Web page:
While there are mornings when all we need to do is have a quick shower and then go to work, do the school run or any of the other things our busy lives entail there are definitely those times when having a shower should be an enjoyable, relaxing or invigorating experience. And you can’t achieve that when you have a measly dripping excuse of a shower installed in your bathroom!
So if your thoughts have turned to thinking about installing a new shower what are the things you need to know? Well all showers are not created equal and there are different systems that suit different homes and situations. But what are they and what do different types of showers actually do and how do they operate? Read on as we take a look.
Electric, Electric Pump or Power Shower. There’s a Difference?
Before you rush out and buy a new shower for your bathroom there are a few things to take into consideration first. Number one is you need to check your water pressure. You also need to think about how much space you have in your bathroom. Once you’ve thought about this you can then decide whether you would like an electric, an electric pump or a power shower.
First of all, check your water pressure. You need to find out what type of hot water supply you have because this will influence your decision about the shower you choose.
If you have a combination boiler this will give you the highest possible water pressure so you can use this with an electric shower but not a power shower, as electrics need hot and cold water supplies to be of equal pressure for a pleasant showering experience.
If you have a low-pressure gravity-fed water system, which means your hot water is stored in a tank in the airing cupboard then you will be able to have a fairly powerful shower providing there is at least a 1 meter drop from the bottom of your cold water tank to the top of the shower head. If the drop is less you can raise the cold tank by placing it on a platform. If that isn’t possible look into adding a pump to the tank which will boost the water pressure – or opt for a power shower that has an inbuilt pump so you can still experience powerful showering action.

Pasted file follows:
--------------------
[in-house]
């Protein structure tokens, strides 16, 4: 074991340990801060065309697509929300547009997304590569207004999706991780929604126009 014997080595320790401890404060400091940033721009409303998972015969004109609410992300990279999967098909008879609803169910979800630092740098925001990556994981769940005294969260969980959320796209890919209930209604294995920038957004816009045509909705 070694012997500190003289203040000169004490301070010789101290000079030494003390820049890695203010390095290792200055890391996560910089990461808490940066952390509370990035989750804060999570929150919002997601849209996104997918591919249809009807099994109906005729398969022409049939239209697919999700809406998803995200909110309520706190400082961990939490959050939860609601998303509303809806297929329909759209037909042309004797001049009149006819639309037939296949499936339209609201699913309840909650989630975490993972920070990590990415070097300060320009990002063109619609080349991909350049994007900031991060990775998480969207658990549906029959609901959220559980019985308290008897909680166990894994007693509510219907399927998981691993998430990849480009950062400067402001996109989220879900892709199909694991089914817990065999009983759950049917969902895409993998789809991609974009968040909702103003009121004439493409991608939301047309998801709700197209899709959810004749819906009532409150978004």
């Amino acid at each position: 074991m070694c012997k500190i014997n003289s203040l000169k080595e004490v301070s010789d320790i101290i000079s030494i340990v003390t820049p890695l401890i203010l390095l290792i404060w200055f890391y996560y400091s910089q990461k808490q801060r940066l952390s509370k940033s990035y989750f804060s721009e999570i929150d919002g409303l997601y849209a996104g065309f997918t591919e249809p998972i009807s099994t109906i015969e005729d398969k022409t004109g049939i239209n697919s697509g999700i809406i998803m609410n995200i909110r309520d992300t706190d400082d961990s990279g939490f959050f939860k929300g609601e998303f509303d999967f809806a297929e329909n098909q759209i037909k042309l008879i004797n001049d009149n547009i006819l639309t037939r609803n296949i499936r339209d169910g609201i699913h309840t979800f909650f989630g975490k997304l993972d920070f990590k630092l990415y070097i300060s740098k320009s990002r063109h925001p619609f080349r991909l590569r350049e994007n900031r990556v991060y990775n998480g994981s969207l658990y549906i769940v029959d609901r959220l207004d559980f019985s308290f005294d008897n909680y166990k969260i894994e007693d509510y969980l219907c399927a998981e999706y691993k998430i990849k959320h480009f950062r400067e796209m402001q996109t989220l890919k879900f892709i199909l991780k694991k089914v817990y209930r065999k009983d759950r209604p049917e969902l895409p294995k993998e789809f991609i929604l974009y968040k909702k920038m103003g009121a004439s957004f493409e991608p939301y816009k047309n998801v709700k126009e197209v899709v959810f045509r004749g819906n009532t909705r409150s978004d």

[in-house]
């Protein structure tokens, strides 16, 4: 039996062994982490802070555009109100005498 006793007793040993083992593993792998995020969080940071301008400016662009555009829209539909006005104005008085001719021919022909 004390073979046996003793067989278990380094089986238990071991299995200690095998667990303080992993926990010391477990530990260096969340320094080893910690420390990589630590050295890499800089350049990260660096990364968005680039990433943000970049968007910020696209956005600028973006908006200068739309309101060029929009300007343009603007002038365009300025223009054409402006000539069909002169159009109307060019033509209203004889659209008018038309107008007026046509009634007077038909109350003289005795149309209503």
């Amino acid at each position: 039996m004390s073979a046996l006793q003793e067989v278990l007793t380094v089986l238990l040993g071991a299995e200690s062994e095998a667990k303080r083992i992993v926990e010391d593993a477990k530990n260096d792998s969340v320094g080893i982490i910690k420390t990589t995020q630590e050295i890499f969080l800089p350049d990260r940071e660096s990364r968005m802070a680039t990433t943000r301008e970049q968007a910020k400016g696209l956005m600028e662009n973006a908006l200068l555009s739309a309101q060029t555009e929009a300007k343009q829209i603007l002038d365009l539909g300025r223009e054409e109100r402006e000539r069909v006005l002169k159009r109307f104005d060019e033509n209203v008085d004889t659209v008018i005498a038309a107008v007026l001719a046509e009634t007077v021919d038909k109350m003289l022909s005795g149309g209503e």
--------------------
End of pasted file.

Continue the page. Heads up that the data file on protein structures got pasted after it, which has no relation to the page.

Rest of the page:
If you have questions about determining your water pressure you can always give us a call here at Mullen Domestic as one of our team will be more than happy to help.
What Type of Shower Should I Choose?
If you have low water pressure you might want to give yourself a little more power! Power showers are easy to use and work by mixing hot and cold water together so the ideal temperature is achieved. The rate that the water flows at is boosted with an electric pump. With a power shower you have better control over the temperature and pressure of the water than with a mixer or electric shower. On the downside a power shower uses nearly three times as much water as a regular electric shower, so you will need to factor this in when it comes to paying your electricity and water bills.
An electric shower is the perfect choice if you’re looking for a budget friendly option. These showers take their water from your cold water supply and only heat the amount of water that you use per shower. This saves you money and is good for homes that see a lot of bathroom traffic! If you’re looking at an electric shower then bear in mind that the greater the shower's KW rating the higher the flow of water at the desired temperature is. Some models also have stabilizers which make sure that the temperature and water supply don’t fluctuate if someone is using water somewhere else in your house. Electric showers work with all types of water systems too.
Electric Pump Showers
An electric pump shower differs slightly to a standard electric shower in that it is gravity fed from the cold water storage tank in your loft or attic. A pump enables your shower to generate the water pressure that gives you a great showering experience. It also means that this type of shower is a little more expensive than a regular electric shower but it’s great if you have low water pressure in your area. Like a pumpless electric shower there will be no fluctuation of water pressure or temperature.